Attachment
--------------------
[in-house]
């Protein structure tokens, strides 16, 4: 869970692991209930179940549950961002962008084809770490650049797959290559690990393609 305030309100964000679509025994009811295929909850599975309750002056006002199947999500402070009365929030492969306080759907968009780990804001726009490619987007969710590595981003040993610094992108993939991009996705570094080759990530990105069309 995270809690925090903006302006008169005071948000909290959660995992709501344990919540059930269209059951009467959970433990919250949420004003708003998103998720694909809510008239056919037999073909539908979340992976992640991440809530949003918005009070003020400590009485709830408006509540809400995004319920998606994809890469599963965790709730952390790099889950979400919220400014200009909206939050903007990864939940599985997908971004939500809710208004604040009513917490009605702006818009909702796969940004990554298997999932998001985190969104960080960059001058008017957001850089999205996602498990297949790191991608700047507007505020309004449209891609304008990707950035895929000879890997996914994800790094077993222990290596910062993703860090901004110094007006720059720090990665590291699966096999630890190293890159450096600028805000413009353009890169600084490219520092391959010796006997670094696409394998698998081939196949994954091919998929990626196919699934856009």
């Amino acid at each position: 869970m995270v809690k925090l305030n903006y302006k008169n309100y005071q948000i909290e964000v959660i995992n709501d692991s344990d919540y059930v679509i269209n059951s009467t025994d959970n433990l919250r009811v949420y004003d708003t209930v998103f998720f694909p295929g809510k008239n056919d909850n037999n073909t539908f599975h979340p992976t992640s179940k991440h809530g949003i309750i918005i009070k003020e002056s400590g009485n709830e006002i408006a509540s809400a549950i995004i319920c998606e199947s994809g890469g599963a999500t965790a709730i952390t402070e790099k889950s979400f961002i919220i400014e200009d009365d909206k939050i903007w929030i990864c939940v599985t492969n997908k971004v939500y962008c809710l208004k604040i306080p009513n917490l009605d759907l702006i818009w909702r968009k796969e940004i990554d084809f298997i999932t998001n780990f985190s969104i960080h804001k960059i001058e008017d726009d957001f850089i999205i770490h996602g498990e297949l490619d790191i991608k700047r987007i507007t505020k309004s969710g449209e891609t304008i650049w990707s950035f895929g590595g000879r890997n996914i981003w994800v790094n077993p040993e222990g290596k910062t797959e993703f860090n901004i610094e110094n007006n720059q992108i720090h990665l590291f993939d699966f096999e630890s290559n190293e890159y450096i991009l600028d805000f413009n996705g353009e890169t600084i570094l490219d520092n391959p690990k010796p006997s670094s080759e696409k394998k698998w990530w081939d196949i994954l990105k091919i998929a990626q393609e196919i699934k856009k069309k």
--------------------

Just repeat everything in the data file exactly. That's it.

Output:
[in-house]
């Protein structure tokens, strides 16, 4: 869970692991209930179940549950961002962008084809770490650049797959290559690990393609 305030309100964000679509025994009811295929909850599975309750002056006002199947999500402070009365929030492969306080759907968009780990804001726009490619987007969710590595981003040993610094992108993939991009996705570094080759990530990105069309 995270809690925090903006302006008169005071948000909290959660995992709501344990919540059930269209059951009467959970433990919250949420004003708003998103998720694909809510008239056919037999073909539908979340992976992640991440809530949003918005009070003020400590009485709830408006509540809400995004319920998606994809890469599963965790709730952390790099889950979400919220400014200009909206939050903007990864939940599985997908971004939500809710208004604040009513917490009605702006818009909702796969940004990554298997999932998001985190969104960080960059001058008017957001850089999205996602498990297949790191991608700047507007505020309004449209891609304008990707950035895929000879890997996914994800790094077993222990290596910062993703860090901004110094007006720059720090990665590291699966096999630890190293890159450096600028805000413009353009890169600084490219520092391959010796006997670094696409394998698998081939196949994954091919998929990626196919699934856009």
């Amino acid at each position: 869970m995270v809690k925090l305030n903006y302006k008169n309100y005071q948000i909290e964000v959660i995992n709501d692991s344990d919540y059930v679509i269209n059951s009467t025994d959970n433990l919250r009811v949420y004003d708003t209930v998103f998720f694909p295929g809510k008239n056919d909850n037999n073909t539908f599975h979340p992976t992640s179940k991440h809530g949003i309750i918005i009070k003020e002056s400590g009485n709830e006002i408006a509540s809400a549950i995004i319920c998606e199947s994809g890469g599963a999500t965790a709730i952390t402070e790099k889950s979400f961002i919220i400014e200009d009365d909206k939050i903007w929030i990864c939940v599985t492969n997908k971004v939500y962008c809710l208004k604040i306080p009513n917490l009605d759907l702006i818009w909702r968009k796969e940004i990554d084809f298997i999932t998001n780990f985190s969104i960080h804001k960059i001058e008017d726009d957001f850089i999205i770490h996602g498990e297949l490619d790191i991608k700047r987007i507007t505020k309004s969710g449209e891609t304008i650049w990707s950035f895929g590595g000879r890997n996914i981003w994800v790094n077993p040993e222990g290596k910062t797959e993703f860090n901004i610094e110094n007006n720059q992108i720090h990665l590291f993939d699966f096999e630890s290559n190293e890159y450096i991009l600028d805000f413009n996705g353009e890169t600084i570094l490219d520092n391959p690990k010796p006997s670094s080759e696409k394998k698998w990530w081939d196949i994954l990105k091919i998929a990626q393609e196919i699934k856009k069309k």